India's services languished, with new business orders falling for the third straight month, amid muted inflationary pressure that could offer RBI much room to remain accommodative in its next policy meet next week, says a monthly survey.
The Nikkei India Services Purchasing Managers' Index (PMI), which tracks services sector companies on a monthly basis, came in at 48.7 in January, from 46.8 in December 2016, signalling that the sector is heading towards stabilisation.
A print above 50 denotes expansion and one below, contraction.
"India's pivotal services sector remained in contraction territory in the opening month of 2017, with both new business and activity falling for the third straight month," said Pollyanna De Lima, economist at IHS Markit, and author of the report.
The survey further noted that input cost inflation slowed since December whereas average selling prices shrank again, which may prompt the Reserve Bank to go in for an "accommodative" monetary policy.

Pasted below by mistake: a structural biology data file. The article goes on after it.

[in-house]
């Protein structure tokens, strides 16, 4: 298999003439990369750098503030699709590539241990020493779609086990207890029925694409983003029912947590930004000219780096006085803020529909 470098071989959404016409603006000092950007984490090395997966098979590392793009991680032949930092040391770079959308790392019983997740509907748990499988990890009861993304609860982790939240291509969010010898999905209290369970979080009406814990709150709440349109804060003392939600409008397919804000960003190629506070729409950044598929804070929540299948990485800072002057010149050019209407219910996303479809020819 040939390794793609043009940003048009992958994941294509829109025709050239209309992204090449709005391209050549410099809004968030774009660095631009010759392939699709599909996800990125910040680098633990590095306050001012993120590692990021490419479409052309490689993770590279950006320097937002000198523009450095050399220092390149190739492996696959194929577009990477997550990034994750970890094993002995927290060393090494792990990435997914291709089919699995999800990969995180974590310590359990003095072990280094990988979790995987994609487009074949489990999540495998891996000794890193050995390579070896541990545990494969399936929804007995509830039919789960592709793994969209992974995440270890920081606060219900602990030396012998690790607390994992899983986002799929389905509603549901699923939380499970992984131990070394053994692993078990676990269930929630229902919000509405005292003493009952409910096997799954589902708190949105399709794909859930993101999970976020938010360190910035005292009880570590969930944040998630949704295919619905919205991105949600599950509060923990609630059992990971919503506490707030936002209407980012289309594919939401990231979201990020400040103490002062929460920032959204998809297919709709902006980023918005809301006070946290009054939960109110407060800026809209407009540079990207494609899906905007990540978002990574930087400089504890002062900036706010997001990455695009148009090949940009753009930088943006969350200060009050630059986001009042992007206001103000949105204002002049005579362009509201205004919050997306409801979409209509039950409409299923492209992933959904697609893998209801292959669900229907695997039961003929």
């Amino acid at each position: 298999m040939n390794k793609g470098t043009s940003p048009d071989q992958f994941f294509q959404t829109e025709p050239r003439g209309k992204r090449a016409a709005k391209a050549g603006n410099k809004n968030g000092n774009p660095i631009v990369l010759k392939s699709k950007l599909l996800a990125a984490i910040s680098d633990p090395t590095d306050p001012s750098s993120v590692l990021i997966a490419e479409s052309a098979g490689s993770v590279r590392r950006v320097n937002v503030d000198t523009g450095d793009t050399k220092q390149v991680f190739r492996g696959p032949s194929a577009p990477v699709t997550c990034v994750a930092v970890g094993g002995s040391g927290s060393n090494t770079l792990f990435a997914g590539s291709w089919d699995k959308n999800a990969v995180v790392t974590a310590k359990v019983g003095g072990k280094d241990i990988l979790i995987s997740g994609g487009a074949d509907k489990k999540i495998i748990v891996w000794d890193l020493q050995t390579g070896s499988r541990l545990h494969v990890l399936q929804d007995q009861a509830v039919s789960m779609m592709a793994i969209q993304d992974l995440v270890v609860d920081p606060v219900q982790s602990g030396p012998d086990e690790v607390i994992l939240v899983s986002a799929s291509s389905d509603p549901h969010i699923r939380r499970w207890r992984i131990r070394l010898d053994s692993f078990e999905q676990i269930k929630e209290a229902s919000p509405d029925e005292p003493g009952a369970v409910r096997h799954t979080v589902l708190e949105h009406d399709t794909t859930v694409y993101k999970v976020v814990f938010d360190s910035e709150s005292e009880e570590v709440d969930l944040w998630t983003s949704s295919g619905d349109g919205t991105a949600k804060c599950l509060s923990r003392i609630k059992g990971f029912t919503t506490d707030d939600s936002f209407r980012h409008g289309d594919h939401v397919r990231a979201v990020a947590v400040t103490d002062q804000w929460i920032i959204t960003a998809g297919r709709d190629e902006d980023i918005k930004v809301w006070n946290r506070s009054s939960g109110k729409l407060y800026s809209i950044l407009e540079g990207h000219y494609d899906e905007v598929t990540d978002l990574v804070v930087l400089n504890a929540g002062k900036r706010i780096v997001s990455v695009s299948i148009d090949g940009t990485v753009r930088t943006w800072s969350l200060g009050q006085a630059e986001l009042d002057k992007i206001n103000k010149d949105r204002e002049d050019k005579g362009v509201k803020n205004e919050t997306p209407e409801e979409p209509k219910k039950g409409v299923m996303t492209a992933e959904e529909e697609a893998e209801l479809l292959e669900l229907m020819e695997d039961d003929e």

"PMI price indicators point to relatively muted inflationary pressures in the private sector economy. As such, there is room for accommodative monetary policy," Lima said.
The Reserve Bank's next policy review meet is on February 8.
The index that contracted in November remained in that zone for the third month. However, some firms pointed to improved market conditions following the close of the window for exchanging high-value banknotes.
"… a rebound in the near term is likely as rates of reduction softened and business confidence improved on the back of hopes that market conditions will soon normalise," Lima added.
Meanwhile, the seasonally adjusted Nikkei India Composite PMI Output Index rose to 49.4 in January from December's 38-month low of 47.6, pointing to a weaker contraction in private sector activity.
"What started as a downturn driven by the 500 and 1,000 rupee note ban appears now to be losing strength. In fact, manufacturers already saw a turnaround, with production being raised in line with higher orderbooks," Lima said.